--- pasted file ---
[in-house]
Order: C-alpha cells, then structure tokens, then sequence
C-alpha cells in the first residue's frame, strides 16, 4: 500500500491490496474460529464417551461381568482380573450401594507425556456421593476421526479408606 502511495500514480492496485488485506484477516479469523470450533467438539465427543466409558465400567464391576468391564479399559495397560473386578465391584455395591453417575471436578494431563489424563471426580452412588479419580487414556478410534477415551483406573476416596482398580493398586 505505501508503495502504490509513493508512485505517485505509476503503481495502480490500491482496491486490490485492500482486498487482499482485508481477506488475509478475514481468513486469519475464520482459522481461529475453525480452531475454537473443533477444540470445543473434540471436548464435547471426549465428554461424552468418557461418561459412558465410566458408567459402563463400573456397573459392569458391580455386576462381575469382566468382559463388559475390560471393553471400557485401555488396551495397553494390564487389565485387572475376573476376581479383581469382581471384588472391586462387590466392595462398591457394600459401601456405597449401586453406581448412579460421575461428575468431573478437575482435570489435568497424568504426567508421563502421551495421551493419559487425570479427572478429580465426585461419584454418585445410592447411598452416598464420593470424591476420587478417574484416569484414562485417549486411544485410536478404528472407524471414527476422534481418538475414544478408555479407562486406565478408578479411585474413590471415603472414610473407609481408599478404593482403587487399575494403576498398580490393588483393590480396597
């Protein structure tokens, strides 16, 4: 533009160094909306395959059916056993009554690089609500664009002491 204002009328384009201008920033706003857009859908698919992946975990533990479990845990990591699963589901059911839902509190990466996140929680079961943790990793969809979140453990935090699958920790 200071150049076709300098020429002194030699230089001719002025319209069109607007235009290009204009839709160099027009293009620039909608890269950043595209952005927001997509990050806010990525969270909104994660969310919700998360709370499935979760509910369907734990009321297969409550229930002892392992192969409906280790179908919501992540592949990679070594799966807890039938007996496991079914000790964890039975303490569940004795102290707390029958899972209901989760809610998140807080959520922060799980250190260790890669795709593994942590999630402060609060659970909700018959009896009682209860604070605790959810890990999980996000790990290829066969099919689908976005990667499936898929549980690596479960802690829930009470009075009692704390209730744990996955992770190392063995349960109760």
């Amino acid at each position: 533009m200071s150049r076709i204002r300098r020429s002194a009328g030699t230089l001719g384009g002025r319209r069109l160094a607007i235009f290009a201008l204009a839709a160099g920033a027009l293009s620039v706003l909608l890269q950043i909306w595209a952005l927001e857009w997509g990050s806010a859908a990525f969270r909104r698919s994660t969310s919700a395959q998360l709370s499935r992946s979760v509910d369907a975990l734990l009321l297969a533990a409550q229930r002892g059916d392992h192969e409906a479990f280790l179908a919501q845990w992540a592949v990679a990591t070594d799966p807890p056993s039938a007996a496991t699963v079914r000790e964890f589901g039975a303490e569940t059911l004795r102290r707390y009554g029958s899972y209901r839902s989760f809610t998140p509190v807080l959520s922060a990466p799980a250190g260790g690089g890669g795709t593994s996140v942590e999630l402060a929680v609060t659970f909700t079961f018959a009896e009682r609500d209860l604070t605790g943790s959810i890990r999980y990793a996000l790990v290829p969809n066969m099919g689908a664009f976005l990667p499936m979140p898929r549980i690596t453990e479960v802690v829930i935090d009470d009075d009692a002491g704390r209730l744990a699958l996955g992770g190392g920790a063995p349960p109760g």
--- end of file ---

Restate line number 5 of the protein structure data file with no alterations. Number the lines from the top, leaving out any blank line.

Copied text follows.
């Amino acid at each position: 533009m200071s150049r076709i204002r300098r020429s002194a009328g030699t230089l001719g384009g002025r319209r069109l160094a607007i235009f290009a201008l204009a839709a160099g920033a027009l293009s620039v706003l909608l890269q950043i909306w595209a952005l927001e857009w997509g990050s806010a859908a990525f969270r909104r698919s994660t969310s919700a395959q998360l709370s499935r992946s979760v509910d369907a975990l734990l009321l297969a533990a409550q229930r002892g059916d392992h192969e409906a479990f280790l179908a919501q845990w992540a592949v990679a990591t070594d799966p807890p056993s039938a007996a496991t699963v079914r000790e964890f589901g039975a303490e569940t059911l004795r102290r707390y009554g029958s899972y209901r839902s989760f809610t998140p509190v807080l959520s922060a990466p799980a250190g260790g690089g890669g795709t593994s996140v942590e999630l402060a929680v609060t659970f909700t079961f018959a009896e009682r609500d209860l604070t605790g943790s959810i890990r999980y990793a996000l790990v290829p969809n066969m099919g689908a664009f976005l990667p499936m979140p898929r549980i690596t453990e479960v802690v829930i935090d009470d009075d009692a002491g704390r209730l744990a699958l996955g992770g190392g920790a063995p349960p109760g």